I wrote this  little poem to read from the top of the famous Great Wall of China as a tribute to the many brilliant Chinese poets I’d read through the years.

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I did read my poem from the top of the wall in Beijing. The many tourists ignored me, which was just as well.

 

Song of China

Oh, revered Chinese poets and scribes
Who have given beauty in song for ages
Hear these unworthy words I offer you
As they drift softly on the winds of your land
Where my breath and presence
Are but a wink in eternity.

I humbly give you this song as a tribute
To the beauty and wisdom you give me
With your words which will endure forever.
May this little poem, in my foreign tongue,
Please the ears of your spirits, who hover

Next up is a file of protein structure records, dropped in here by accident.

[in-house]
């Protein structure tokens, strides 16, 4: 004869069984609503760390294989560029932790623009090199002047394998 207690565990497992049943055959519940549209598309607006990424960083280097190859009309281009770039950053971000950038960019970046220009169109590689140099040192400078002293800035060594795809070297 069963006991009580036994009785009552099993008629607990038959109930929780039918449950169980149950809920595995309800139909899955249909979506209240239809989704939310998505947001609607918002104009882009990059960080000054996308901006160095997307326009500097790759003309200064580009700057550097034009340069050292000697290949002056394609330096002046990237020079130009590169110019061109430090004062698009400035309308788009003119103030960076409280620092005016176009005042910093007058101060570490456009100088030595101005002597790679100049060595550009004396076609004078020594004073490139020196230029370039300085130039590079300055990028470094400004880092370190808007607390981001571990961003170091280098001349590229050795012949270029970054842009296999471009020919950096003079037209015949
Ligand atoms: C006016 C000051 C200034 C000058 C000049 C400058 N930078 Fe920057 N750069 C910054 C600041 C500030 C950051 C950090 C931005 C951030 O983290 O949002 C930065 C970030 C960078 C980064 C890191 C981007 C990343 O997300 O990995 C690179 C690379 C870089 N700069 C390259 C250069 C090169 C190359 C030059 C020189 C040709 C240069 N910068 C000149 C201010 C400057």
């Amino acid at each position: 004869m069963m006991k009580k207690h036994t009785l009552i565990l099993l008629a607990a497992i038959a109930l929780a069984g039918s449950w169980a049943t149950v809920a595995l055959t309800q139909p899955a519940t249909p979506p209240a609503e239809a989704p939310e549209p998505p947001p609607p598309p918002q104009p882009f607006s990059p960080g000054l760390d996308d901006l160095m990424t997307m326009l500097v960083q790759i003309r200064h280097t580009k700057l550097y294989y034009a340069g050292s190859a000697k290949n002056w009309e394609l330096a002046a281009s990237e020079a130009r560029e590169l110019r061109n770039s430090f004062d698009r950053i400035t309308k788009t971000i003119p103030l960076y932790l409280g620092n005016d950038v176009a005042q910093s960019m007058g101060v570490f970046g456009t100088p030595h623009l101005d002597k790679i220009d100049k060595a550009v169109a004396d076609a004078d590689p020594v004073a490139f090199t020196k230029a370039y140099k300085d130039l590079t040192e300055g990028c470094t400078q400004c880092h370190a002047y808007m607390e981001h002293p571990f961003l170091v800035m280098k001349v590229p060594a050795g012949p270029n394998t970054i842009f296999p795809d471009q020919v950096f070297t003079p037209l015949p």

Around me In the heavens above China.

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The Great Wall of China

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Graveyards, worth a visit…

Muriel2017It’s been a busy time, so haven’t had time to write earlier. However going through my bookshelves, I found a small book ‘Comic Epitaphs: from the very best old graveyards’ published by Peter Pauper Press. Daughter Susan, who knows I enjoy old graveyards, bought it for me and some of the epitaphs in it are hilarious.

When Susan and I first visited Victoria together, we wandered through their old cemetery looking for Artist Emily Carr’s grave — in the rain. Much to my regret, we never found it.

I’ve wandered through many old graveyards on trips to Europe,

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Pere Lachaise